Dysphagia Post ABI

Dysphagia post acquired brain injury (ABI) has been attributed to pharyngeal muscular dysfunction and lack of coordination secondary to central nervous system loss of control. The reported incidence of dysphagia among individuals with brain injury varies considerably, due in part to differences in the timing and method of assessment and the initial level of severity. Although the incidence of dysphagia is can be high following ABI, swallowing function most frequently improves over time.

Table: Incidence and Prevalence of Dysphagia Following ABI

As previously noted rates of dysphagia are variable, with the literature ranging between 26% and 70% (Cherney & Halper 1996; Cherney & Halper 1989; Field & Weiss 1989; Halper et al. 1999; Mackay et al. 1999b; Schurr et al. 1999; Winstein 1983). When specifically examining the rates at rehabilitation centres, the rates range from 26% to 42% (Cherney & Halper 1996; Cherney &  Halper 1989; Field & Weiss 1989; Winstein  1983). Many of these rates are determined at admission; however, Winstein (1983) reported that by time of discharge, 84% of those patients admitted with swallowing problems were eating oral feeds. At follow-up, in the outpatient clinic, this number increased to 94%. The most common swallowing problems among patients with ABI included prolonged oral transit (87.5%), delayed swallow reflex (87.5%), valleculae pooling (62.5%), and pyriform sinus pooling (62.5%; Field & Weiss, 1989). In the study by Mackay et al. (1999b) other swallowing abnormalities included loss of bolus control (79%), reduced lingual control (79%), and decreased tongue base retraction (61%) delayed trigger of swallowing reflex (48%), reduced laryngeal closure (45%), reduced laryngeal elevation (36%), unilateral pharyngeal paralysis (24%), absent swallow reflex (6%) and cricopharyngeal dysfunction (3%). For these studies, the most common factor impacting swallowing problems was cognitive functioning (Mackay et al. 1999b; Winstein 1983).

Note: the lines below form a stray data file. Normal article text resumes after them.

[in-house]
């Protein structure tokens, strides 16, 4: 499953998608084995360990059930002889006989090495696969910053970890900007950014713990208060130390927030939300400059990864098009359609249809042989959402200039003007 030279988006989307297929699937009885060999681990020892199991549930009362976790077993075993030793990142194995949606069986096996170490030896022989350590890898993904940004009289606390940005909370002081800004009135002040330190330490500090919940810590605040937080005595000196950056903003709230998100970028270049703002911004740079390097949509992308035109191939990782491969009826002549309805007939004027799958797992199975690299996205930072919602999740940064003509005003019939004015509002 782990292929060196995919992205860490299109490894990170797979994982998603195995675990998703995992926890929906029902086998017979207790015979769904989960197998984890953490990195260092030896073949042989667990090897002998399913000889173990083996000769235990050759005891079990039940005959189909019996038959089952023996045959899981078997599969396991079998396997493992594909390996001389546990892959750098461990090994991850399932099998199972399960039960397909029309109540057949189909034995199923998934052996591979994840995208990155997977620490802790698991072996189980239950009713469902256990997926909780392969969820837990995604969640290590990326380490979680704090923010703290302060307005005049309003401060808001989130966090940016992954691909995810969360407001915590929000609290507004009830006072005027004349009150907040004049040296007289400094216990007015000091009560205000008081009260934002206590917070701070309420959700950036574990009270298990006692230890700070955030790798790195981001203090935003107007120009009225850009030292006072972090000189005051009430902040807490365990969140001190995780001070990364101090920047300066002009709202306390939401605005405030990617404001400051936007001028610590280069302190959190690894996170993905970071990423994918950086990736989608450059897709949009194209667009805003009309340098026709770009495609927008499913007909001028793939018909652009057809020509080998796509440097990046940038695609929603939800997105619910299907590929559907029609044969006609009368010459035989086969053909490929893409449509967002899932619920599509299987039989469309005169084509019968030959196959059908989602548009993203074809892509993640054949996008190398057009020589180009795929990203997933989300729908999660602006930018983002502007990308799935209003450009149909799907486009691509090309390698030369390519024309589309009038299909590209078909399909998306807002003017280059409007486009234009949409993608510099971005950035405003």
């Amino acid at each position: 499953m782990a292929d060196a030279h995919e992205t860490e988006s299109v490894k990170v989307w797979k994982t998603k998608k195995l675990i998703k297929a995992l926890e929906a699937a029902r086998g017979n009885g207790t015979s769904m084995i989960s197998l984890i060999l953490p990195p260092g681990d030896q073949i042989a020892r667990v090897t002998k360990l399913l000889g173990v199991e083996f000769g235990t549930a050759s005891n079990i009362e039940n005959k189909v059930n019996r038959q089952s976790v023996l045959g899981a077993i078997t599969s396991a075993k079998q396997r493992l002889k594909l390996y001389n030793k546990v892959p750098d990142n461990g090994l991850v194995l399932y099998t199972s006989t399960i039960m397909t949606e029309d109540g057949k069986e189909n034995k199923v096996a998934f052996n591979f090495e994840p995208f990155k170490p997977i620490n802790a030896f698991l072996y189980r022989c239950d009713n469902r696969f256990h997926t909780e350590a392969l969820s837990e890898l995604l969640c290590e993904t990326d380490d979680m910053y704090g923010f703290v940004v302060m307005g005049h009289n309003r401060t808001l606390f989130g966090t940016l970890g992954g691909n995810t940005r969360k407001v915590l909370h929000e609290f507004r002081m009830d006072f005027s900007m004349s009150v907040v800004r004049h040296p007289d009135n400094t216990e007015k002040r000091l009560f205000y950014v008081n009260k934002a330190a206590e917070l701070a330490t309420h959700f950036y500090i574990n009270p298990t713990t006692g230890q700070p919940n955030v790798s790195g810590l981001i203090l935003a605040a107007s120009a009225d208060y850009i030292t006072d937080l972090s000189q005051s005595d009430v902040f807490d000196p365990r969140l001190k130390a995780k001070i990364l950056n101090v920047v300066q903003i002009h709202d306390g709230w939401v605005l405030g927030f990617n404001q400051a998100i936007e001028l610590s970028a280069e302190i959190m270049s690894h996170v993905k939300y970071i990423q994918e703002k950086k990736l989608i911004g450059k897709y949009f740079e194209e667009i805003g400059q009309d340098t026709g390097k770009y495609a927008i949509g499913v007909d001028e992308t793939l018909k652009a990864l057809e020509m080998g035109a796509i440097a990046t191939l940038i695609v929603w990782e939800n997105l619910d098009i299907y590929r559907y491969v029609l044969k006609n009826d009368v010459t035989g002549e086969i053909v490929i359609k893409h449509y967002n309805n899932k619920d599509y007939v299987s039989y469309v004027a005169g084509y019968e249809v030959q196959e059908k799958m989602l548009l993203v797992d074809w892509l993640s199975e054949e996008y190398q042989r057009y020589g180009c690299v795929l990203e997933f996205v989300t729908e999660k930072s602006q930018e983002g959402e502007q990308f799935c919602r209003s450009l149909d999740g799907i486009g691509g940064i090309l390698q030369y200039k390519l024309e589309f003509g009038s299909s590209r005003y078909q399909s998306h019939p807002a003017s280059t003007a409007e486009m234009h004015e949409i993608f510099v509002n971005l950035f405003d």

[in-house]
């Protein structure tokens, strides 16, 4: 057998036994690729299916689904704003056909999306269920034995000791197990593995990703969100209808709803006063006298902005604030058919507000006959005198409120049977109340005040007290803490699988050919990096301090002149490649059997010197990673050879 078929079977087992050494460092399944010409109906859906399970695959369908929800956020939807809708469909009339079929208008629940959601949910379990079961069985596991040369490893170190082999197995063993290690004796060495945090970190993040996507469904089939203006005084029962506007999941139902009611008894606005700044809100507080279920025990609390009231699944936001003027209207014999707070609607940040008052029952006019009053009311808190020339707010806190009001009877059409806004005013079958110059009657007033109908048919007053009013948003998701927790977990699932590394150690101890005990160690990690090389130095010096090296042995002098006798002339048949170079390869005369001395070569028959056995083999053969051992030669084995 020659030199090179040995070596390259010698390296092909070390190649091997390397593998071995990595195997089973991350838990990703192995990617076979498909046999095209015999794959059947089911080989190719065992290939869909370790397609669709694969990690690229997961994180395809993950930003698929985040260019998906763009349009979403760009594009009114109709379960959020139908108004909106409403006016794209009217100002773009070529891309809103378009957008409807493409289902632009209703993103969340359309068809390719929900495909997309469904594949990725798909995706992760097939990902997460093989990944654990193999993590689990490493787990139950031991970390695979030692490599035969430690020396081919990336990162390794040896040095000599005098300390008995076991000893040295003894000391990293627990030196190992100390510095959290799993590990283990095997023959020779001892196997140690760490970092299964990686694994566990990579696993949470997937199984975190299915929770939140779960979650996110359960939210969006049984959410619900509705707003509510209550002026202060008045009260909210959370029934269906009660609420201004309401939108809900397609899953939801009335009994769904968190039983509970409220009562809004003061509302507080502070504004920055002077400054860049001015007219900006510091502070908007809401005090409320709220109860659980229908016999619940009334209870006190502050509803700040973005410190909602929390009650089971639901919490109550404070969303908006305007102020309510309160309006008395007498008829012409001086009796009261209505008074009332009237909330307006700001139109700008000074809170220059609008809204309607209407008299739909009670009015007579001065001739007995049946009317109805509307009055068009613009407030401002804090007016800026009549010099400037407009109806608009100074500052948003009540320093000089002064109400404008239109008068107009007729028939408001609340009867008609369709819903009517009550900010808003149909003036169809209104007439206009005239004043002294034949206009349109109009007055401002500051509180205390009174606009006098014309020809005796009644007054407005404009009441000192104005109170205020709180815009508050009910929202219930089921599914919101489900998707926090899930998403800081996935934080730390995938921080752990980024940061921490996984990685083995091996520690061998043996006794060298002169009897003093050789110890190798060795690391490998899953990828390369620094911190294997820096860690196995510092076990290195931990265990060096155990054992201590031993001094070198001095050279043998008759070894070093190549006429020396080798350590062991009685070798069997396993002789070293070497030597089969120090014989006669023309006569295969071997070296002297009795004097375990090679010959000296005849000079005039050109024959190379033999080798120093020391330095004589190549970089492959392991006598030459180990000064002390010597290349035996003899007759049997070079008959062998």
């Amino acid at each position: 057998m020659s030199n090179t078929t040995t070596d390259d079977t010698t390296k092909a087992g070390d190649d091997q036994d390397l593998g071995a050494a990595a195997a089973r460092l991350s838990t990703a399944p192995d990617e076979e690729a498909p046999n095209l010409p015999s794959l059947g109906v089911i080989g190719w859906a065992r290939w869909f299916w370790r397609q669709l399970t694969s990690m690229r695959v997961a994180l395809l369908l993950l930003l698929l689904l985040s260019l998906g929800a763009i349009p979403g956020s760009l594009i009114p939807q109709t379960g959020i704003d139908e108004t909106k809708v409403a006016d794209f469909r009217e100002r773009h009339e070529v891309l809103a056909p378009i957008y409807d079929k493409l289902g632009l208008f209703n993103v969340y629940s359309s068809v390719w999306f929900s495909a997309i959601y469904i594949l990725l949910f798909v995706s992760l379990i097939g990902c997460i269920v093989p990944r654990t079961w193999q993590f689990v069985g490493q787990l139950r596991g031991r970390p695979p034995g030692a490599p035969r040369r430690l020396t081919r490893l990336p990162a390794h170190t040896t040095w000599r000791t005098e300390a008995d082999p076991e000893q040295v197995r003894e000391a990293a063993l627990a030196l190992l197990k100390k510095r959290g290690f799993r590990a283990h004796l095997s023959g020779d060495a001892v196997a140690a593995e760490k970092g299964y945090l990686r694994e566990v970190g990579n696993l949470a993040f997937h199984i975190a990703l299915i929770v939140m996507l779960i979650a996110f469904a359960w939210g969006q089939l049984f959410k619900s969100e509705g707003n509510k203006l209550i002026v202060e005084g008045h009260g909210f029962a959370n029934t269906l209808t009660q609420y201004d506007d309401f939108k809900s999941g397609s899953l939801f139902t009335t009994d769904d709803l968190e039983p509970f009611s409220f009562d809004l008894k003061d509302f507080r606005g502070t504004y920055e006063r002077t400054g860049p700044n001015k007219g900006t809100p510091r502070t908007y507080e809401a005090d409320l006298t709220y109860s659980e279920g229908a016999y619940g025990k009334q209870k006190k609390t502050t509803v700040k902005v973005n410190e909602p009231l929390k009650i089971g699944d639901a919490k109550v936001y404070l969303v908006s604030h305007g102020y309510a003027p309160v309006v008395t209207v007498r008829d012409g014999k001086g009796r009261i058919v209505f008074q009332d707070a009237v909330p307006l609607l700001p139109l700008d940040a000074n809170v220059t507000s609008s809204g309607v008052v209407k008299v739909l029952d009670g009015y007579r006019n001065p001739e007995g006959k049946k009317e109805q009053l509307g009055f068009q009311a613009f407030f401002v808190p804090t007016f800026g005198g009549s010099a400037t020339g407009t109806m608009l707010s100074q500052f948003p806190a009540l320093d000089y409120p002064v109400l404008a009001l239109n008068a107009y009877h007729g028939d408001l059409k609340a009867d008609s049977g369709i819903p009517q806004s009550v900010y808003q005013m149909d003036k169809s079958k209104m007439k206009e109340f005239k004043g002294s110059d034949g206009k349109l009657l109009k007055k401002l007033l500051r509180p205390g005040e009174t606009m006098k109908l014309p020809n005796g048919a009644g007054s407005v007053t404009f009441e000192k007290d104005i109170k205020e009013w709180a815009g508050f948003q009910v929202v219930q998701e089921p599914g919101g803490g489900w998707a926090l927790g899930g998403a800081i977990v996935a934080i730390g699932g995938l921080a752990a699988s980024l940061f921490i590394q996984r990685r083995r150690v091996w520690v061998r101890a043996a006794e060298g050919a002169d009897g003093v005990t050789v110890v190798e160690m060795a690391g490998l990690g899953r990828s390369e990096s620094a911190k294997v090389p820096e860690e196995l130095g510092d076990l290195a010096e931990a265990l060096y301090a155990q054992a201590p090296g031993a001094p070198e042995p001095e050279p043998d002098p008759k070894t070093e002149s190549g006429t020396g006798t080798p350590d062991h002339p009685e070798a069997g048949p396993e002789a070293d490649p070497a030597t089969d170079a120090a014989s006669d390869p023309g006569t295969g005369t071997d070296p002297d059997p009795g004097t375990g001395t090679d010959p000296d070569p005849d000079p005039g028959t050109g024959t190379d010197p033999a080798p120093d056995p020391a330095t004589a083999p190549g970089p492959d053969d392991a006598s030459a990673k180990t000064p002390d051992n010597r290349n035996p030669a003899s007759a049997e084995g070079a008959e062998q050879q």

The incidence of dysphagia in patients post ABI ranges from 26% to 70%. More specifically, the range was between 26% and 42% for individuals entering a rehabilitation facility.

 

The incidence of dysphagia has been shown to vary depending on the definition of dysphagia used and the acuity of the patient at admission.

 

Risk Factors for dysphagia post abi

Typically the more severe the brain injury, the more severe the swallowing problem (Logemann 2013); however, the relationship between injury severity/ characteristics and the nature of the swallowing disorder needs to be further researched. Within the literature, many researchers have attempted to identify the factors that may affect the presence and severity of dysphagia post ABI (Cherney & Halper 1996; Halper et al. 1999; Mackay et al. 1999a; Mackay et al. 1999b; Morgan & Mackay 1999).

For example, injuries that result from translaryngeal intubation or tracheostomy may contribute to swallowing dysfunction in ABI patients (Morgan & Mackay 1999).

Table: Risk Factors for Dysphagia Post ABI

  • Extent of brain injury
  • Duration of coma (Lazarus & Logemann 1987)
  • Lower Glasgow Coma Score on admission (GCS 3-5) (Mackay et al. 1999b)
  • Severity of CT Scan findings (Mackay et al. 1999b)
  • Duration of mechanical ventilation (Mackay et al. 1999b)
  • Tracheostomy
  • Translaryngeal (endotracheal) intubation
  • Severe cognitive and cognition disorders
  • Physical damage to oral, pharyngeal, laryngeal and esophageal structures
  • Oral and pharyngeal sensory difficulties